In the case of your question, if we put $b=0$, we will get the equation $$\ddot\eta^i=-R_{ij}\eta^j,$$ where $R_{ij}=\partial_{ij}c$. This is exactly the Jacobi equation along a fixed geodesic if we let $R$ be the curvature tensor with respect to the tangent vector of the geodesic. (It may be that in the case $b=0$ we can interpret our problem in the sense of the first paragraph of this answer for a certain Riemannian metric, but I am not sure. If this is true, then the harmonic oscillator should become the round sphere.) We should expect that the curvature will put certain restrictions on when conjugate points occur or do not occur. For example, if $R$ is positive and large, then by Bonnet-Myers Theorem, there exists certain $T_0$ such that for any $\nu$ and $q$, there exists $T\in (0,T_0)$ such that $(\nu,q,T)\not\in C$; therefore, $C$ cannot be connected. This is exactly what happens in the case of the harmonic oscillator and this would happen if we restricted our attention to solutions with bounded value of $|\nu|$, because in that case our solution will stay for time $T_0$ in a fixed compact region, where we could cook up $c$ so that $R$ is very large. However, if $|\nu|$ is too large, then $\gamma$ will escape from our compact region very fast and conjugate points will not have enough time to develop. (In other words, $(\nu,q,T)\in C$ for all $T>0$.) I think that in the nonnegative curvature case, the complement of $C$ should consist of a set of closed hypersurfaces that go to infinity as $|\nu|$ approaches a certain threshold; therefore, $C$ will still not be connected. On the other hand, if $R$ is always negative, then Hadamard-Cartan Theorem gives that all possible points lie in $C$ (thus it is connected).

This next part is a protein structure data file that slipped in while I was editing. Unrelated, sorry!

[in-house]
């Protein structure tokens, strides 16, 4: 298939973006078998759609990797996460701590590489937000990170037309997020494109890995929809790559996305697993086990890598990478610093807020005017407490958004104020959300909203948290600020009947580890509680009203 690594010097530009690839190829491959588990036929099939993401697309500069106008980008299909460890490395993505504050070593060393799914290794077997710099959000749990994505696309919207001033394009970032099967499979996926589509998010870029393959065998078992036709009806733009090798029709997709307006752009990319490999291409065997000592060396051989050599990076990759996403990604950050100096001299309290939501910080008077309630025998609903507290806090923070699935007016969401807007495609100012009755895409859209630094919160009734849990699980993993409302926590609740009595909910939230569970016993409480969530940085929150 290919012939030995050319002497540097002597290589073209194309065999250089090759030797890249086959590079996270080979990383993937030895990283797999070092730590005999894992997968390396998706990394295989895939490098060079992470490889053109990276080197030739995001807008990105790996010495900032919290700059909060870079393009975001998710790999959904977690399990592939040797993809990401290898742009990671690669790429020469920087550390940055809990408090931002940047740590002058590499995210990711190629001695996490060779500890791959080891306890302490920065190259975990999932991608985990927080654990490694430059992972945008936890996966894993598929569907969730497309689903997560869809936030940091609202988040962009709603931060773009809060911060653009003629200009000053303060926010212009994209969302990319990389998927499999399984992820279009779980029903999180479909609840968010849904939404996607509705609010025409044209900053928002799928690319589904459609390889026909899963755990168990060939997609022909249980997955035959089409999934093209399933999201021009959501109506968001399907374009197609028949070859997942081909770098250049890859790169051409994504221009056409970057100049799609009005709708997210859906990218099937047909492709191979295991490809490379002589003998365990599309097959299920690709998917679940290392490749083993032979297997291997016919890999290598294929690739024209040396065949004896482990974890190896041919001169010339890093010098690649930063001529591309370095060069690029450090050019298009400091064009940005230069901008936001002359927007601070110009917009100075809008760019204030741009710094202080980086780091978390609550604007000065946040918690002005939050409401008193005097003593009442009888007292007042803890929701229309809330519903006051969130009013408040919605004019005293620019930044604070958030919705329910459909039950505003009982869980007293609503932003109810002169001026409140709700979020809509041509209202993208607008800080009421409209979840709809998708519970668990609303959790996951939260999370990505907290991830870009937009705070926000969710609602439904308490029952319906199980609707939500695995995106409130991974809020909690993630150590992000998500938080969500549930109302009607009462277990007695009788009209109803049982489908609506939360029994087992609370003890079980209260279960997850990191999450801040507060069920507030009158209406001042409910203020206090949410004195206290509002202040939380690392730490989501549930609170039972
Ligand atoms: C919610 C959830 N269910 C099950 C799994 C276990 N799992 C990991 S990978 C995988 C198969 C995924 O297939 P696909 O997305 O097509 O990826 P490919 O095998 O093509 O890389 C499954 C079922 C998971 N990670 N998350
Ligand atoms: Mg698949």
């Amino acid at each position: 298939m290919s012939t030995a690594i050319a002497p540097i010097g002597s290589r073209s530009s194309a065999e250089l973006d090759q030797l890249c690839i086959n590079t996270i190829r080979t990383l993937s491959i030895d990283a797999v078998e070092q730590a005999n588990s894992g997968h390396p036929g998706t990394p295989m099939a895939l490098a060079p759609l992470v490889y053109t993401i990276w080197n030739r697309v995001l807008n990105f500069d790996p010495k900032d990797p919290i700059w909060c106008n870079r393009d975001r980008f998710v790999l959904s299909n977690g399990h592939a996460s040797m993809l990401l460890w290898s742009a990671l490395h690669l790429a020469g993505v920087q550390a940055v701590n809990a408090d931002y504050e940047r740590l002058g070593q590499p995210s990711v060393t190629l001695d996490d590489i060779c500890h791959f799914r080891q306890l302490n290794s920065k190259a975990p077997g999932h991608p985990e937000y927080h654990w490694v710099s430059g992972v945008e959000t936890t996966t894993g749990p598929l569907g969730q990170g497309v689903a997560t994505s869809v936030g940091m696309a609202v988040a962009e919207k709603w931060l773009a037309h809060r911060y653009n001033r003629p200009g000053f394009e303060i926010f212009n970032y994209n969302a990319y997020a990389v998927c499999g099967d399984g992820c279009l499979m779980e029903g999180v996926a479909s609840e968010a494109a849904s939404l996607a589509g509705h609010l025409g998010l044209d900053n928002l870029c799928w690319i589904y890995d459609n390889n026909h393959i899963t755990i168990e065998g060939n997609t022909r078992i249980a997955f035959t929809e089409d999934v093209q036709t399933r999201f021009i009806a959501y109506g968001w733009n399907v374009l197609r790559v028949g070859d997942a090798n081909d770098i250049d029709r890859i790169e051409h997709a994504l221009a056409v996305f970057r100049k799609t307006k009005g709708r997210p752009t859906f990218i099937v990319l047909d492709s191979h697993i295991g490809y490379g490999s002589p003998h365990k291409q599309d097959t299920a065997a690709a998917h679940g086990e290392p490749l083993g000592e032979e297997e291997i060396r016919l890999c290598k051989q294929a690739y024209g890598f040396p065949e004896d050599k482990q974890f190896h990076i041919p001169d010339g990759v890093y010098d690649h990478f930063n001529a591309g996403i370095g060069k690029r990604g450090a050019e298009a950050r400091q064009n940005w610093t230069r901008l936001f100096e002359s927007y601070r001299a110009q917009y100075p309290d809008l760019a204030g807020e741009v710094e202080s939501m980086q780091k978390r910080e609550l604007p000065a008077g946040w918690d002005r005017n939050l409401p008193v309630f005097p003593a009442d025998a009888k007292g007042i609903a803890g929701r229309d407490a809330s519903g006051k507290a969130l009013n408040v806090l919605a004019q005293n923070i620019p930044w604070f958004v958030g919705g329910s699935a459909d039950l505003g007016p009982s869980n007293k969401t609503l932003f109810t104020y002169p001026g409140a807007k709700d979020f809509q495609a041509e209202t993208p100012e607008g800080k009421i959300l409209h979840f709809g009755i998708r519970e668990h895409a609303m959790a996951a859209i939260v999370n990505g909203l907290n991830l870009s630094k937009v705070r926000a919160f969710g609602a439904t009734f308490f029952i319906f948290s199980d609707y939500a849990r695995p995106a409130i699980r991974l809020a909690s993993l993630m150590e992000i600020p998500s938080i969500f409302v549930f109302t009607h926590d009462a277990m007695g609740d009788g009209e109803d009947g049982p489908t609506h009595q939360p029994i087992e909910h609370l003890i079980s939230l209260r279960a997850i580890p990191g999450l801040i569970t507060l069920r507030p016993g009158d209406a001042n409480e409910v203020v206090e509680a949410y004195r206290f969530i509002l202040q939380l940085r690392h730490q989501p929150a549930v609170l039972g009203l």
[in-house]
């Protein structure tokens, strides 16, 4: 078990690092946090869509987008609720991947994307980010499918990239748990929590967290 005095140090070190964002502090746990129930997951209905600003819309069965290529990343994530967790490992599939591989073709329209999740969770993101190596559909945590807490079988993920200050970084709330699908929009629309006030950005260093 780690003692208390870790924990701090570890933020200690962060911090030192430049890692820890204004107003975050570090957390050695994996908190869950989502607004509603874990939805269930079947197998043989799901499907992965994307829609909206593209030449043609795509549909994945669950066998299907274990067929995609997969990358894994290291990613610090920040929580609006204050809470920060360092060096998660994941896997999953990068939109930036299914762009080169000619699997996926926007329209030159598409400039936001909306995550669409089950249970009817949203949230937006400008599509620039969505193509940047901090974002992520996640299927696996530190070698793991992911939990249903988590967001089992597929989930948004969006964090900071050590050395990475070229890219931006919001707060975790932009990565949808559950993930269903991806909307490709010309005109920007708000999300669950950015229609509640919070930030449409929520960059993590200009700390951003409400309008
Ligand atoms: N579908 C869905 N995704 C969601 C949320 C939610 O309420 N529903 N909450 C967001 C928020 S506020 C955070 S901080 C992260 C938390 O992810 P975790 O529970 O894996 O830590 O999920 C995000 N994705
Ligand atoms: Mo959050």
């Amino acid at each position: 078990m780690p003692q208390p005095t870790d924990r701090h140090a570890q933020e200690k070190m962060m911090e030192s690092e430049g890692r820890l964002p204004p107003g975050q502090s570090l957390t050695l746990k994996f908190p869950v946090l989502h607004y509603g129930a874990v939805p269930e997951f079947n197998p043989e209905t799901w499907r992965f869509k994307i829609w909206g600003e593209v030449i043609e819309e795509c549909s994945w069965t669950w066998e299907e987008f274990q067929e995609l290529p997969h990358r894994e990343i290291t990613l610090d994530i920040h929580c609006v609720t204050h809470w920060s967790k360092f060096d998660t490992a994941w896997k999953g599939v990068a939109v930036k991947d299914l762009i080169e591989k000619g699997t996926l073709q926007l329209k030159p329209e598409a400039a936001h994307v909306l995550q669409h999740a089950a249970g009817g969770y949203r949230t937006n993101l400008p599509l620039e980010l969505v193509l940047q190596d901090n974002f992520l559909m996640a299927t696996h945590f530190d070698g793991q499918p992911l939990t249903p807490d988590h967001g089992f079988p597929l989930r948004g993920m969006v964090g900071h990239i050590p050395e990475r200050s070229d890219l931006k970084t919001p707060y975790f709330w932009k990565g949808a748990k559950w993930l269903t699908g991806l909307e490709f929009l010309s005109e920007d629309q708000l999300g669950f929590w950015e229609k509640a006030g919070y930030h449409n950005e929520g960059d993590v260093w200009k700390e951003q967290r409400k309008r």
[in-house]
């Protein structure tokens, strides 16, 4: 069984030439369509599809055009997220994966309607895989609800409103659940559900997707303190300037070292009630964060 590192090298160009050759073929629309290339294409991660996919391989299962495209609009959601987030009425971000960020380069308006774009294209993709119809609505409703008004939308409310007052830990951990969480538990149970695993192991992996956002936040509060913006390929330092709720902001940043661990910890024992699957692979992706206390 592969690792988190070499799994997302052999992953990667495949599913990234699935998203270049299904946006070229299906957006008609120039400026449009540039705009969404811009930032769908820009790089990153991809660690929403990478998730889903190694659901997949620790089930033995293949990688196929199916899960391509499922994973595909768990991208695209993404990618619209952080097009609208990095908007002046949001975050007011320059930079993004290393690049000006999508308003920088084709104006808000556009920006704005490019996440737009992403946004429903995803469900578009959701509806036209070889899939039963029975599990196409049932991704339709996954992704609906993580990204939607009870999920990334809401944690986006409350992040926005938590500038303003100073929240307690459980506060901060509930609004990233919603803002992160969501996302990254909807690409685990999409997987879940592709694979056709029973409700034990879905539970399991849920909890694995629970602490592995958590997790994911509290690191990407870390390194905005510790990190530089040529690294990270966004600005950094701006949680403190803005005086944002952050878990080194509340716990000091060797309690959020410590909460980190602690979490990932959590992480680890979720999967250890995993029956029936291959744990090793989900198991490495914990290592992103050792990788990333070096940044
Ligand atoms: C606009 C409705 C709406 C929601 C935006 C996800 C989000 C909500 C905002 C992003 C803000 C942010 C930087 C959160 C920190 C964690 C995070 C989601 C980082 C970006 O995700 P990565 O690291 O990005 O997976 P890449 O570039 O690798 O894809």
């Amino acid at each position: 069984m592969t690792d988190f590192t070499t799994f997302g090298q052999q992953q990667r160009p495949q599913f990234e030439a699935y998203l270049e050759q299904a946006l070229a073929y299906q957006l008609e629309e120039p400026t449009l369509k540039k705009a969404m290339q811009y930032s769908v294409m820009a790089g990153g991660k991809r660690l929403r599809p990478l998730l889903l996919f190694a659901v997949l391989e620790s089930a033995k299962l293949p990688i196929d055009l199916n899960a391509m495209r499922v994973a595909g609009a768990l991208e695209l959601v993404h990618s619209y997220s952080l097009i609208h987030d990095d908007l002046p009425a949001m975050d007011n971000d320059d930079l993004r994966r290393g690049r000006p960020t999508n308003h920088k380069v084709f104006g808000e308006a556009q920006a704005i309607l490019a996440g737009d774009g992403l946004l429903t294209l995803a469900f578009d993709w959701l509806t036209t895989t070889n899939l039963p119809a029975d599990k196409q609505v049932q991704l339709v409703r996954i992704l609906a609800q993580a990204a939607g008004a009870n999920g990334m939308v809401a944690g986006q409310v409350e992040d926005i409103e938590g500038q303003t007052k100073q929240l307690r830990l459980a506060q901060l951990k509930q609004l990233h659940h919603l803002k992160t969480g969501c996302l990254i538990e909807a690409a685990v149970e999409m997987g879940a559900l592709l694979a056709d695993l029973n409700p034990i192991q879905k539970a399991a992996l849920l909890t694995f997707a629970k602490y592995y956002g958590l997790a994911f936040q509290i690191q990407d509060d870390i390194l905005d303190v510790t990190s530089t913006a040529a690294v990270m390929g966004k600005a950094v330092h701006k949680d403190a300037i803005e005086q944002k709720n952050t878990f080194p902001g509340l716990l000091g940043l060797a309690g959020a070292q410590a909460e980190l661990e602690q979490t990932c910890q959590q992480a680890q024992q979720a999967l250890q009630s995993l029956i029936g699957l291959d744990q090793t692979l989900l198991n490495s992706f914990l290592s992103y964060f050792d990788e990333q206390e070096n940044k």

Here is a particular outcome of the thoughts in the previous paragraph. For each nonnegative integer $k$, consider the set $$ C_k=\{(\nu,q,T)\in C\mid N(T'\in (0,T)\mid (\nu,q,T')\not\in C)=k\}; $$ namely, we count how many degenerate points we had before time $T$. (We might need to introduce some multiplicities.) Then each $C_k$ is open; since $C_k$ form a nonintersecting cover of $C$, they should represent different connected components. The component $C_0$ is always nonempty; if we are able to prove that, say, $C_1$ is nonempty, then $C$ is not connected.